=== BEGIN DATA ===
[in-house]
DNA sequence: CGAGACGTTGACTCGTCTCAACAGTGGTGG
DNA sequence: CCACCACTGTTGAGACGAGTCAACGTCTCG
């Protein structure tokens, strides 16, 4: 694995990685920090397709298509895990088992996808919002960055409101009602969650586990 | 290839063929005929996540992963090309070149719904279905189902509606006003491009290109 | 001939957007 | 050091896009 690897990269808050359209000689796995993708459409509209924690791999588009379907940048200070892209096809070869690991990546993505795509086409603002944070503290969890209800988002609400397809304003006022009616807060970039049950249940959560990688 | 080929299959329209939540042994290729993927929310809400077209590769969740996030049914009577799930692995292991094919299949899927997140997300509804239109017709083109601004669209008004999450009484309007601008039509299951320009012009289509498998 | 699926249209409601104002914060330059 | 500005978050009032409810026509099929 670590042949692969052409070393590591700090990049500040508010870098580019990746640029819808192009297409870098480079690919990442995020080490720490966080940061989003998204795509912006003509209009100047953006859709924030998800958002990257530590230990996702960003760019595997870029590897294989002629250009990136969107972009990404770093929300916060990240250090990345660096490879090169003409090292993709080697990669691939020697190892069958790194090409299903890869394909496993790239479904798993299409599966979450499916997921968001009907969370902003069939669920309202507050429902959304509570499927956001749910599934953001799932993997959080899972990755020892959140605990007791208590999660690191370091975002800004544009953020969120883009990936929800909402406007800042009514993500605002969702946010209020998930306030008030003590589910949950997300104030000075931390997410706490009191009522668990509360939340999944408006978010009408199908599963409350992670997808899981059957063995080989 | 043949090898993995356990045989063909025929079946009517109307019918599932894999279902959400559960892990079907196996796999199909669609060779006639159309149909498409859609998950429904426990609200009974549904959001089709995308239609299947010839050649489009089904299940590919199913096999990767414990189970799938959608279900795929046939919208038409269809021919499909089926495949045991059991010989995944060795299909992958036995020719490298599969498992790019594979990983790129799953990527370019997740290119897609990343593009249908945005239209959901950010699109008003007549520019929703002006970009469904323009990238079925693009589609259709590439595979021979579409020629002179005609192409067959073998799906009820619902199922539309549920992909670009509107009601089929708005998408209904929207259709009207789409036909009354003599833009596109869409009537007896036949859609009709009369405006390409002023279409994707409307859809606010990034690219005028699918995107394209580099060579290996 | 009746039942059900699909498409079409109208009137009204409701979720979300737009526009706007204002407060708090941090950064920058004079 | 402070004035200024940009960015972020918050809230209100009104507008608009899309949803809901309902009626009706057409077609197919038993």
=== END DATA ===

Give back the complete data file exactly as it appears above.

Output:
[in-house]
DNA sequence: CGAGACGTTGACTCGTCTCAACAGTGGTGG
DNA sequence: CCACCACTGTTGAGACGAGTCAACGTCTCG
């Protein structure tokens, strides 16, 4: 694995990685920090397709298509895990088992996808919002960055409101009602969650586990 | 290839063929005929996540992963090309070149719904279905189902509606006003491009290109 | 001939957007 | 050091896009 690897990269808050359209000689796995993708459409509209924690791999588009379907940048200070892209096809070869690991990546993505795509086409603002944070503290969890209800988002609400397809304003006022009616807060970039049950249940959560990688 | 080929299959329209939540042994290729993927929310809400077209590769969740996030049914009577799930692995292991094919299949899927997140997300509804239109017709083109601004669209008004999450009484309007601008039509299951320009012009289509498998 | 699926249209409601104002914060330059 | 500005978050009032409810026509099929 670590042949692969052409070393590591700090990049500040508010870098580019990746640029819808192009297409870098480079690919990442995020080490720490966080940061989003998204795509912006003509209009100047953006859709924030998800958002990257530590230990996702960003760019595997870029590897294989002629250009990136969107972009990404770093929300916060990240250090990345660096490879090169003409090292993709080697990669691939020697190892069958790194090409299903890869394909496993790239479904798993299409599966979450499916997921968001009907969370902003069939669920309202507050429902959304509570499927956001749910599934953001799932993997959080899972990755020892959140605990007791208590999660690191370091975002800004544009953020969120883009990936929800909402406007800042009514993500605002969702946010209020998930306030008030003590589910949950997300104030000075931390997410706490009191009522668990509360939340999944408006978010009408199908599963409350992670997808899981059957063995080989 | 043949090898993995356990045989063909025929079946009517109307019918599932894999279902959400559960892990079907196996796999199909669609060779006639159309149909498409859609998950429904426990609200009974549904959001089709995308239609299947010839050649489009089904299940590919199913096999990767414990189970799938959608279900795929046939919208038409269809021919499909089926495949045991059991010989995944060795299909992958036995020719490298599969498992790019594979990983790129799953990527370019997740290119897609990343593009249908945005239209959901950010699109008003007549520019929703002006970009469904323009990238079925693009589609259709590439595979021979579409020629002179005609192409067959073998799906009820619902199922539309549920992909670009509107009601089929708005998408209904929207259709009207789409036909009354003599833009596109869409009537007896036949859609009709009369405006390409002023279409994707409307859809606010990034690219005028699918995107394209580099060579290996 | 009746039942059900699909498409079409109208009137009204409701979720979300737009526009706007204002407060708090941090950064920058004079 | 402070004035200024940009960015972020918050809230209100009104507008608009899309949803809901309902009626009706057409077609197919038993």